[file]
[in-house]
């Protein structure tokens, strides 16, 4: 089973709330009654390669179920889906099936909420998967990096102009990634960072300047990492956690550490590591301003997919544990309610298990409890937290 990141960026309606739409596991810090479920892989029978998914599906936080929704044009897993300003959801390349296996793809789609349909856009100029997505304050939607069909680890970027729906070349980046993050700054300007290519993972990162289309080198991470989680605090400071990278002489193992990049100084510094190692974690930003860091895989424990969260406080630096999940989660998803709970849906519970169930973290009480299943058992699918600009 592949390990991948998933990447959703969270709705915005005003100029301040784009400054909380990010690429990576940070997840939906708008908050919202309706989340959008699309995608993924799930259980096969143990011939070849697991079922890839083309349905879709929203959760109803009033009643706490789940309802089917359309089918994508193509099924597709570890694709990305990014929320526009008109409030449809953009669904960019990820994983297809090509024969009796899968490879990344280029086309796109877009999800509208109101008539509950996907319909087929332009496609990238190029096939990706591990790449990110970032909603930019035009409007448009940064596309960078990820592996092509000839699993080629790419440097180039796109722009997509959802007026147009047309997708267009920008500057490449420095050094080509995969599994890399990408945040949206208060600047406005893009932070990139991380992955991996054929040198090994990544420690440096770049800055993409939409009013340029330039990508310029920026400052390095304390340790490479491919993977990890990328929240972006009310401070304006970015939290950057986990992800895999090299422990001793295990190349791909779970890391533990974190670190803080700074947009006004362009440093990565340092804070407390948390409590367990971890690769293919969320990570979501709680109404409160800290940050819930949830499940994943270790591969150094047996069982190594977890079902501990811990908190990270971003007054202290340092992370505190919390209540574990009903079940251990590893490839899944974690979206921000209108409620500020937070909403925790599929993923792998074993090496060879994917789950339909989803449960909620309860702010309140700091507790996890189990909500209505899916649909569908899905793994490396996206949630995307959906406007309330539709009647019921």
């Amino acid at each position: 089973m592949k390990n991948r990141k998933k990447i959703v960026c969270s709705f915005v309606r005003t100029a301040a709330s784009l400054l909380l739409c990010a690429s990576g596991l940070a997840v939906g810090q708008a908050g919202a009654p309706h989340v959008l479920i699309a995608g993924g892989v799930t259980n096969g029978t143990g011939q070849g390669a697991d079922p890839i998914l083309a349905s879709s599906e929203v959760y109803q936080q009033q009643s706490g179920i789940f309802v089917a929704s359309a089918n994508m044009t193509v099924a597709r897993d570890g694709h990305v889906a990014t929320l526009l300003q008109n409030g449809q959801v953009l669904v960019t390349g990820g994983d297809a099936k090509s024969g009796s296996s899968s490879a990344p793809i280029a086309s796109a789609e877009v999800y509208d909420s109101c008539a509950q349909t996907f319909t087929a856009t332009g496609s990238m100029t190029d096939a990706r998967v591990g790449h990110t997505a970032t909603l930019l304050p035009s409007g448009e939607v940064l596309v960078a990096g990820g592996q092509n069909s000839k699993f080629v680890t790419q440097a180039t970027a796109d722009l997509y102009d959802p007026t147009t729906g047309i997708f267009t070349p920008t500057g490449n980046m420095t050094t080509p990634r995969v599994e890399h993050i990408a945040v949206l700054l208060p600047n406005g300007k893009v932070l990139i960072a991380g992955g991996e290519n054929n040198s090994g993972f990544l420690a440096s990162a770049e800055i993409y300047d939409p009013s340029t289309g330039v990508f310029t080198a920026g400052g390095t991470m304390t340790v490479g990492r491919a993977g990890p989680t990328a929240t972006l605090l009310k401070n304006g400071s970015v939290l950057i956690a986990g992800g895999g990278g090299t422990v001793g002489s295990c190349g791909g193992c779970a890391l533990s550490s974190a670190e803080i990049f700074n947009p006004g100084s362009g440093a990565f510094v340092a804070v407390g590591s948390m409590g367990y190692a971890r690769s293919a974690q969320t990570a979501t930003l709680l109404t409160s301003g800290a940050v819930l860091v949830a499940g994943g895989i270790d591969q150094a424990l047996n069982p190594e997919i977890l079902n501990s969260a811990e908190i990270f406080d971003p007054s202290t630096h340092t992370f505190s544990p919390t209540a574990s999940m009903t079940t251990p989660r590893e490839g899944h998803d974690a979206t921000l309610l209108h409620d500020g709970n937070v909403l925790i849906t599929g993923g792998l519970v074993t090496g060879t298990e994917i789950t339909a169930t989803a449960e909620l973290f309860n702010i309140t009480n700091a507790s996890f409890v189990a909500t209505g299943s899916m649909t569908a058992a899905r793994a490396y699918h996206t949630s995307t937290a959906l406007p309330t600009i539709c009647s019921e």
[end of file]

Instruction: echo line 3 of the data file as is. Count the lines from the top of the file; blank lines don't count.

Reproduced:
């Amino acid at each position: 089973m592949k390990n991948r990141k998933k990447i959703v960026c969270s709705f915005v309606r005003t100029a301040a709330s784009l400054l909380l739409c990010a690429s990576g596991l940070a997840v939906g810090q708008a908050g919202a009654p309706h989340v959008l479920i699309a995608g993924g892989v799930t259980n096969g029978t143990g011939q070849g390669a697991d079922p890839i998914l083309a349905s879709s599906e929203v959760y109803q936080q009033q009643s706490g179920i789940f309802v089917a929704s359309a089918n994508m044009t193509v099924a597709r897993d570890g694709h990305v889906a990014t929320l526009l300003q008109n409030g449809q959801v953009l669904v960019t390349g990820g994983d297809a099936k090509s024969g009796s296996s899968s490879a990344p793809i280029a086309s796109a789609e877009v999800y509208d909420s109101c008539a509950q349909t996907f319909t087929a856009t332009g496609s990238m100029t190029d096939a990706r998967v591990g790449h990110t997505a970032t909603l930019l304050p035009s409007g448009e939607v940064l596309v960078a990096g990820g592996q092509n069909s000839k699993f080629v680890t790419q440097a180039t970027a796109d722009l997509y102009d959802p007026t147009t729906g047309i997708f267009t070349p920008t500057g490449n980046m420095t050094t080509p990634r995969v599994e890399h993050i990408a945040v949206l700054l208060p600047n406005g300007k893009v932070l990139i960072a991380g992955g991996e290519n054929n040198s090994g993972f990544l420690a440096s990162a770049e800055i993409y300047d939409p009013s340029t289309g330039v990508f310029t080198a920026g400052g390095t991470m304390t340790v490479g990492r491919a993977g990890p989680t990328a929240t972006l605090l009310k401070n304006g400071s970015v939290l950057i956690a986990g992800g895999g990278g090299t422990v001793g002489s295990c190349g791909g193992c779970a890391l533990s550490s974190a670190e803080i990049f700074n947009p006004g100084s362009g440093a990565f510094v340092a804070v407390g590591s948390m409590g367990y190692a971890r690769s293919a974690q969320t990570a979501t930003l709680l109404t409160s301003g800290a940050v819930l860091v949830a499940g994943g895989i270790d591969q150094a424990l047996n069982p190594e997919i977890l079902n501990s969260a811990e908190i990270f406080d971003p007054s202290t630096h340092t992370f505190s544990p919390t209540a574990s999940m009903t079940t251990p989660r590893e490839g899944h998803d974690a979206t921000l309610l209108h409620d500020g709970n937070v909403l925790i849906t599929g993923g792998l519970v074993t090496g060879t298990e994917i789950t339909a169930t989803a449960e909620l973290f309860n702010i309140t009480n700091a507790s996890f409890v189990a909500t209505g299943s899916m649909t569908a058992a899905r793994a490396y699918h996206t949630s995307t937290a959906l406007p309330t600009i539709c009647s019921e």